Critics of the governor's scrub-happy maneuvering have cited two very important laws meant to curtail intentional voter suppression: the 1965 Voting Rights Act and 1993's National Voter Registration Act. The former forbids states from enacting laws that prohibit voter participation based on race, forcing areas in the South (which had historically been responsible in large part for poll taxes and Jim Crow laws) to get preclearance from the U.S. Department of Justice on any changes to voting laws. The latter, the NVRA, prevents states from adjusting their voter rolls within 90 days of a federal election, among numerous other pro-voter caveats. When a legion of voting and civil rights groups banded together to sue the state on the matter of its mass purge — citing, among various racial implications, the fact that there is a federal election within the next 90 days (that being the Aug. 13 primary), the response from the DOJ was swift and clear: The purge likely does violate the aforementioned laws, and should probably be stopped. Given a few days to mull it over in a festering conservative think tank, Florida Secretary of State Ken Detzner conjured the old red herring of "widespread voter fraud" that has yet to be quantified in any real manner. Then Florida went a step further, suing the U.S. Department of Homeland Security for not providing adequate information from a federal database for the state to purge even more voters. "I want everybody to vote ... but not non-U.S. citizens," Scott told CNN on June 12. "That's illegal." Of course, when your database is vastly inaccurate, such prudence doesn't apply.
4 Because it's racist
Don't believe anyone who tells you that it's not. Even if the process itself is blind — that is to say, even if the voter purge is being implemented purely on data and not on the color of voters' skin — the statistics are not. Latinos make up more than 58 percent of those contained in the flawed voter-purge list being used to scrub the rolls. It's no secret that the Hispanic vote has yet to be fully claimed by any party — Hispanic voters, pollsters point out, are often swing voters, less likely to vote along party lines. Which means they are unpredictable. Which means it's better to just keep them from getting to the polls in the first place, rather than take a chance that they vote and fail to vote for the "right" candidate (cough cough, Mitt Romney-bot).
Pair this anti-Latino scrubbing effort with Gov. Scott's earlier chipping away at efforts that mobilize the black vote, and ... well, the ACLU's Simon doesn't mince words:
"There is a racial aspect to this and all the other voting-suppression measures that were adopted by the Legislature and championed by the governor and now being defended by the governor," he says. "Cutting in half the number of early voting days and specifically banning voting on the Sunday before the Tuesday election, for instance. Please, somebody explain to me how that addresses voter fraud, rather than simply make it more difficult for working people to vote? And to make ... the Souls to the Polls program, which so many African-American churches were engaged in, impossible. That's what it was designed to do, and fraud is being used as an excuse to make it more difficult to vote, more difficult to register to vote, and more difficult to have your vote counted."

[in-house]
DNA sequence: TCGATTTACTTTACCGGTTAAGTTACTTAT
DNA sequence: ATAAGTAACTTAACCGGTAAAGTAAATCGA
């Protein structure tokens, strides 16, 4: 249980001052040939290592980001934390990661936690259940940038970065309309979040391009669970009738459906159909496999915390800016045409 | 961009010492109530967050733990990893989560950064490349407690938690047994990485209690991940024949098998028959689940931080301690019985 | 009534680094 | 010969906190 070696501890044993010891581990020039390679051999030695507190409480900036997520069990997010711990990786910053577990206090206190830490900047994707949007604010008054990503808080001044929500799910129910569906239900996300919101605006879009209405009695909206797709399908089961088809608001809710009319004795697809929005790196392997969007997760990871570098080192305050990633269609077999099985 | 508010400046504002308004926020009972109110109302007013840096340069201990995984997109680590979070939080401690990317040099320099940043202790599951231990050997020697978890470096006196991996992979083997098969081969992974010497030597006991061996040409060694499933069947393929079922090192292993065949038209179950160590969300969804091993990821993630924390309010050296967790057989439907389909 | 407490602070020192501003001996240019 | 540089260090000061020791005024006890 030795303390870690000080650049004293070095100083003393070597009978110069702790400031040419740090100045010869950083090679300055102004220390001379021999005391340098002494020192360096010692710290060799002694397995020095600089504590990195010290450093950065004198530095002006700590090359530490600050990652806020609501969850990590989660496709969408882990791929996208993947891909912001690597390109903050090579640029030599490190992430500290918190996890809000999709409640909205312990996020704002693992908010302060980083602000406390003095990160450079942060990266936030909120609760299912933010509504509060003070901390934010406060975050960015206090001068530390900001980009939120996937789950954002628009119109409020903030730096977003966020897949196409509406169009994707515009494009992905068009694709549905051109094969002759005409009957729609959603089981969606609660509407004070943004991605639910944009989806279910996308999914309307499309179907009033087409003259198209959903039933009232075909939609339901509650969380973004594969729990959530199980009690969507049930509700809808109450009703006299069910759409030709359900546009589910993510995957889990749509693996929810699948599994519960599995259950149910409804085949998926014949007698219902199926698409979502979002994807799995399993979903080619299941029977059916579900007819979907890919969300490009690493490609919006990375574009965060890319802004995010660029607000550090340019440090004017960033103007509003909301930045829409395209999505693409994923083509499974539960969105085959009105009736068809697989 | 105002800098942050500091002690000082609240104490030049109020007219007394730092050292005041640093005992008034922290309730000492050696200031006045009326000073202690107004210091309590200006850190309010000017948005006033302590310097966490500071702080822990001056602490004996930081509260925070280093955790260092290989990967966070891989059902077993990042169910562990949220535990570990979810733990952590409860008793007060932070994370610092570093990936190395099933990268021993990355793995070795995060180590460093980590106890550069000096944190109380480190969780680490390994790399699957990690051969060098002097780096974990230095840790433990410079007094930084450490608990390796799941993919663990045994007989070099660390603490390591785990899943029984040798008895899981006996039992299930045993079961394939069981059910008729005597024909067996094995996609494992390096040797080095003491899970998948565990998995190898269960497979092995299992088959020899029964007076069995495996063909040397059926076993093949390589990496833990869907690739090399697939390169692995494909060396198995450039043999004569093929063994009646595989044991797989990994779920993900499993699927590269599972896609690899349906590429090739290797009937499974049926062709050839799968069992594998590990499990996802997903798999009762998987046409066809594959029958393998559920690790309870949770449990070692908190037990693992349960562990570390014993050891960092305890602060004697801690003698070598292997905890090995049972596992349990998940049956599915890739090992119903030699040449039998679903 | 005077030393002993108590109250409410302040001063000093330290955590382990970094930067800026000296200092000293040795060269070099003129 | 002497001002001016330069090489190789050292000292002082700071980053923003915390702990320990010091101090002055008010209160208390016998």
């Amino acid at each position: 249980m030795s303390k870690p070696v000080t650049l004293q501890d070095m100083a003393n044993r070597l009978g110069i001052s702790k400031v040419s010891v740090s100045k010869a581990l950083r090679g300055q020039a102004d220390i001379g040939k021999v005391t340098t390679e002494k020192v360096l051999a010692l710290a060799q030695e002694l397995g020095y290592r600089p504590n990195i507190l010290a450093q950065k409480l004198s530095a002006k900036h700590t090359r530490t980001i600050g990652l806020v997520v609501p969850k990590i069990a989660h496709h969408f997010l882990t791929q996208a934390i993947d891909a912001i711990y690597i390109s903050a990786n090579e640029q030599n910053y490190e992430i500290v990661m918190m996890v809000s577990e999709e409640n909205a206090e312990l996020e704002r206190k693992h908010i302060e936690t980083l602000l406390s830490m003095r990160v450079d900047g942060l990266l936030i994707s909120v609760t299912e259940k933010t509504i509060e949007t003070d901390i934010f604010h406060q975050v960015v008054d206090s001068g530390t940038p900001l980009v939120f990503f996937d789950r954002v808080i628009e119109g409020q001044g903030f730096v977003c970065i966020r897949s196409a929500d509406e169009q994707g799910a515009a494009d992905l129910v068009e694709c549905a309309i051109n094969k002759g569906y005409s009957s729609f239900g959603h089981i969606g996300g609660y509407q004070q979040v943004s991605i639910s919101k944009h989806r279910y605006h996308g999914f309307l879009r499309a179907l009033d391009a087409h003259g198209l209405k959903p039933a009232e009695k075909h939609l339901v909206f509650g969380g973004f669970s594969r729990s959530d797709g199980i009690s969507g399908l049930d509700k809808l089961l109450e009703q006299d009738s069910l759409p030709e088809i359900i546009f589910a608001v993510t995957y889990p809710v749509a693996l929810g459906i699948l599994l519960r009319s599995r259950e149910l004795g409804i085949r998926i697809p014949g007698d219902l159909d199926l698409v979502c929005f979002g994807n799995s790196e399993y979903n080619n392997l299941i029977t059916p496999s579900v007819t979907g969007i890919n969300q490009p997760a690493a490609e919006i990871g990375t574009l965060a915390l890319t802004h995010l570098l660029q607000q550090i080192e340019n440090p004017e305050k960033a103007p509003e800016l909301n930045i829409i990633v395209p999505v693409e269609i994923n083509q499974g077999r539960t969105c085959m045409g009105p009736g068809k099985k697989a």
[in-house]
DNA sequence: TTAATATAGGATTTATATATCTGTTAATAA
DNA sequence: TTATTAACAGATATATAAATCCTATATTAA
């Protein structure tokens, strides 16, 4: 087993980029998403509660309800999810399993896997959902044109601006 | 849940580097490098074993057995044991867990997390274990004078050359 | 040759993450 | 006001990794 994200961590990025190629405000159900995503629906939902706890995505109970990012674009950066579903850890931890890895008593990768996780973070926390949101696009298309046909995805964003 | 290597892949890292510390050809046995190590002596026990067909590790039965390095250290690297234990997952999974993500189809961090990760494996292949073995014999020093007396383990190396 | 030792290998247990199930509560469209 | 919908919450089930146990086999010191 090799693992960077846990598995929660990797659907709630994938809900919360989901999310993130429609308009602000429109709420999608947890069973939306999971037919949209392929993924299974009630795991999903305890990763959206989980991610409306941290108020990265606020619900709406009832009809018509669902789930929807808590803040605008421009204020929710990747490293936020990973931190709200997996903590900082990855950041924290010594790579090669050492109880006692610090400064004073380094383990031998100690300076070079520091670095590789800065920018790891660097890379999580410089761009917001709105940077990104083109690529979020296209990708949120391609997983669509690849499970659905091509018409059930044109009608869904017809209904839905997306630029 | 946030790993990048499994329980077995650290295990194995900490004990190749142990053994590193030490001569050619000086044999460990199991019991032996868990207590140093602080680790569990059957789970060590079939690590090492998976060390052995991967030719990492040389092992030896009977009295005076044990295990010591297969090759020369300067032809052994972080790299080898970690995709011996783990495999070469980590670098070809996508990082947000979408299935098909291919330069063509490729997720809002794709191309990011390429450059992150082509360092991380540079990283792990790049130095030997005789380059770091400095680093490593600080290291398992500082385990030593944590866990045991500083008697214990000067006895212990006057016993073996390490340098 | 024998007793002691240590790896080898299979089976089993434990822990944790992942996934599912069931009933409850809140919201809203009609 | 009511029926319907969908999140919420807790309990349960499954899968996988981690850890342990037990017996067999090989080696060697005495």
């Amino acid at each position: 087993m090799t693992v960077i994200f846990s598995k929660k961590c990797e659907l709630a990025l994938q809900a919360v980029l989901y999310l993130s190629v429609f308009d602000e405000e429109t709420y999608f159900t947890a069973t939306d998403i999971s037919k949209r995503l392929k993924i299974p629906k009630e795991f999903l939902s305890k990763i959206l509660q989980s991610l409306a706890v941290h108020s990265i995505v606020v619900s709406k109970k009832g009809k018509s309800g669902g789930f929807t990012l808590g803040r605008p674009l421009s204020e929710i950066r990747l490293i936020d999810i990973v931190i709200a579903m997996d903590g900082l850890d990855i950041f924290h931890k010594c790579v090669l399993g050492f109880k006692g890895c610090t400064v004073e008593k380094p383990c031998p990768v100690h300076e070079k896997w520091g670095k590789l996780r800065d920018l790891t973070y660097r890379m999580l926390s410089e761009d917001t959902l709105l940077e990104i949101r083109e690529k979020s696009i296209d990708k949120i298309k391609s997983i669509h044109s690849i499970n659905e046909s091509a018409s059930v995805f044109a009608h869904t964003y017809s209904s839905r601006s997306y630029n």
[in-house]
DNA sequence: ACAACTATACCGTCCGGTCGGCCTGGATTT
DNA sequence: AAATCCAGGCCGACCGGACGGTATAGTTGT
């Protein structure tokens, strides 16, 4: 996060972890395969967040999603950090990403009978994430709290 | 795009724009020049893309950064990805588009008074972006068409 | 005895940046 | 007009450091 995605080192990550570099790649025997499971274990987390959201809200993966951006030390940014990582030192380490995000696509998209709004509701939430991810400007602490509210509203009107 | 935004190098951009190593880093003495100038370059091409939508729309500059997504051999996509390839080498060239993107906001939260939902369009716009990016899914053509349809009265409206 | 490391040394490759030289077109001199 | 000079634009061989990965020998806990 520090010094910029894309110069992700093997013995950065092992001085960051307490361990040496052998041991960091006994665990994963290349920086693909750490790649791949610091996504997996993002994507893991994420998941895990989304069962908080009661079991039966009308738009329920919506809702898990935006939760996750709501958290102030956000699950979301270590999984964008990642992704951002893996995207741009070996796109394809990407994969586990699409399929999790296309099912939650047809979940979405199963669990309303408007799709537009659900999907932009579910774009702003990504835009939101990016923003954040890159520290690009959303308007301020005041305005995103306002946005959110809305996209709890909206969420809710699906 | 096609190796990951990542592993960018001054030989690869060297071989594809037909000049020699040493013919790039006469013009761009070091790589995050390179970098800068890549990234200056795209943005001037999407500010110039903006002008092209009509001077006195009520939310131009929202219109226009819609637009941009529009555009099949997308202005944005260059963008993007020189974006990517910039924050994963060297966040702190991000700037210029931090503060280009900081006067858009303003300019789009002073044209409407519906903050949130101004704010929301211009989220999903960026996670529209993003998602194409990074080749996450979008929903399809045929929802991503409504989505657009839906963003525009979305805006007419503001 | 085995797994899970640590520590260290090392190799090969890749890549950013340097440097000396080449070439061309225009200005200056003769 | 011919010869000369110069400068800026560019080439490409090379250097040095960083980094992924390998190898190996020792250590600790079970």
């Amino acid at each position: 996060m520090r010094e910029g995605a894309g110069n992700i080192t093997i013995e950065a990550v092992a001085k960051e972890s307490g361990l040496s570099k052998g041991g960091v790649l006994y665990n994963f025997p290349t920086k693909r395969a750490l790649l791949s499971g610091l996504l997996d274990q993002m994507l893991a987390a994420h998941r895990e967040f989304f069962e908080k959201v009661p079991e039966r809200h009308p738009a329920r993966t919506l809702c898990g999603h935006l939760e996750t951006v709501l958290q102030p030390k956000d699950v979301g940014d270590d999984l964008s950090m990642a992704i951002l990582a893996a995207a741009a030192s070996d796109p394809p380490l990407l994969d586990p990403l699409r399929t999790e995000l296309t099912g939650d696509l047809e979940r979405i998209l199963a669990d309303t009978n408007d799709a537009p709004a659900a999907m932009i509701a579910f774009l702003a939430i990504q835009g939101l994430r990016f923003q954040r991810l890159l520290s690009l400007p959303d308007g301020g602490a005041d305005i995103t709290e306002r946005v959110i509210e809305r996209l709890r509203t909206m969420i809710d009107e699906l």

5 Because the corporations
The injury currently being added to the insult of Gov. Scott's wild-eyed suppression tactics comes in the form of increased political clout among billionaire CEOs and the regulation-fearing corporations they represent. Part of the ramp-up in influence comes by way of the 2010 Citizens United ruling by the U.S. Supreme Court that concluded that corporations are people too, and, as such, have the right to give back-scratching billions to whatever political campaigns might tickle their fancy. But even with that ruling, the rise of the Super PAC — a far less transparent means of funding candidates and issues — has attracted the lion's share of shadowy corporate money. What that means is that voters in general need to avoid an influx of lies parading across their television screens in order to make their own informed choices. But, as is the nature of advertising, it also indirectly means that general impressions and brand recognition are being nefariously directed by corporate interests. You buy your candidates like you buy your soda these days. It's no surprise that many of these corporate interests have likewise been trying to suppress voter registration at the state level via one-stop lobbying organizations such as the American Legislative Executive Council, a back-room factory for derailing progressive policies. The only way to counter the wholesale purchase of the electoral process is to have a strong, informed and varied pool of representation on the voter rolls. This, dear reader, is exactly what conservatives do not want. They don't want you.
Erin Sullivan is the editor of Orlando Weekly. Billy Manes is the paper's staff writer. Send comments to firstname.lastname@example.org.